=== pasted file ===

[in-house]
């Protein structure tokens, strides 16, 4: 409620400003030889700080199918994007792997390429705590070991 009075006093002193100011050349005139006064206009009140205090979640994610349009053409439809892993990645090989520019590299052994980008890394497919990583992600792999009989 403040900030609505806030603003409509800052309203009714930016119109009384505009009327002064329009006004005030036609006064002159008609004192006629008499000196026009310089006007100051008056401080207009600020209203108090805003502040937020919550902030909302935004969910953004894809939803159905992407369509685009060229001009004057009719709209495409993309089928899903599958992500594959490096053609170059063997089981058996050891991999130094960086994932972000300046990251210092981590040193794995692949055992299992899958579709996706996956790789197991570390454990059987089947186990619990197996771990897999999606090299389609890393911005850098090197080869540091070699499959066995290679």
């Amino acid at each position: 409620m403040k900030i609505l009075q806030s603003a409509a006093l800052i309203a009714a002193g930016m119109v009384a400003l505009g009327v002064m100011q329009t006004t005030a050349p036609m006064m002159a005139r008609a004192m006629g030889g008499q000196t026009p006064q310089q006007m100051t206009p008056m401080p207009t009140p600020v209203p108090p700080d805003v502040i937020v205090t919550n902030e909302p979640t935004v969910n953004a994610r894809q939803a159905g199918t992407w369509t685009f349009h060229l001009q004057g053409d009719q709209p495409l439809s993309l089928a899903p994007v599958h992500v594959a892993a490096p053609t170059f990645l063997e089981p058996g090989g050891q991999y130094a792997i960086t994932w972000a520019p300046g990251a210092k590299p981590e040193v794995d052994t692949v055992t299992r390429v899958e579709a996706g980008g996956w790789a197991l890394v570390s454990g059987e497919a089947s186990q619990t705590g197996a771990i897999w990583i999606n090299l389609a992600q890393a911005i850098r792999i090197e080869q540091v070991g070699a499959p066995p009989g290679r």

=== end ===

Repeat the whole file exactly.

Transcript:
[in-house]
């Protein structure tokens, strides 16, 4: 409620400003030889700080199918994007792997390429705590070991 009075006093002193100011050349005139006064206009009140205090979640994610349009053409439809892993990645090989520019590299052994980008890394497919990583992600792999009989 403040900030609505806030603003409509800052309203009714930016119109009384505009009327002064329009006004005030036609006064002159008609004192006629008499000196026009310089006007100051008056401080207009600020209203108090805003502040937020919550902030909302935004969910953004894809939803159905992407369509685009060229001009004057009719709209495409993309089928899903599958992500594959490096053609170059063997089981058996050891991999130094960086994932972000300046990251210092981590040193794995692949055992299992899958579709996706996956790789197991570390454990059987089947186990619990197996771990897999999606090299389609890393911005850098090197080869540091070699499959066995290679």
């Amino acid at each position: 409620m403040k900030i609505l009075q806030s603003a409509a006093l800052i309203a009714a002193g930016m119109v009384a400003l505009g009327v002064m100011q329009t006004t005030a050349p036609m006064m002159a005139r008609a004192m006629g030889g008499q000196t026009p006064q310089q006007m100051t206009p008056m401080p207009t009140p600020v209203p108090p700080d805003v502040i937020v205090t919550n902030e909302p979640t935004v969910n953004a994610r894809q939803a159905g199918t992407w369509t685009f349009h060229l001009q004057g053409d009719q709209p495409l439809s993309l089928a899903p994007v599958h992500v594959a892993a490096p053609t170059f990645l063997e089981p058996g090989g050891q991999y130094a792997i960086t994932w972000a520019p300046g990251a210092k590299p981590e040193v794995d052994t692949v055992t299992r390429v899958e579709a996706g980008g996956w790789a197991l890394v570390s454990g059987e497919a089947s186990q619990t705590g197996a771990i897999w990583i999606n090299l389609a992600q890393a911005i850098r792999i090197e080869q540091v070991g070699a499959p066995p009989g290679r």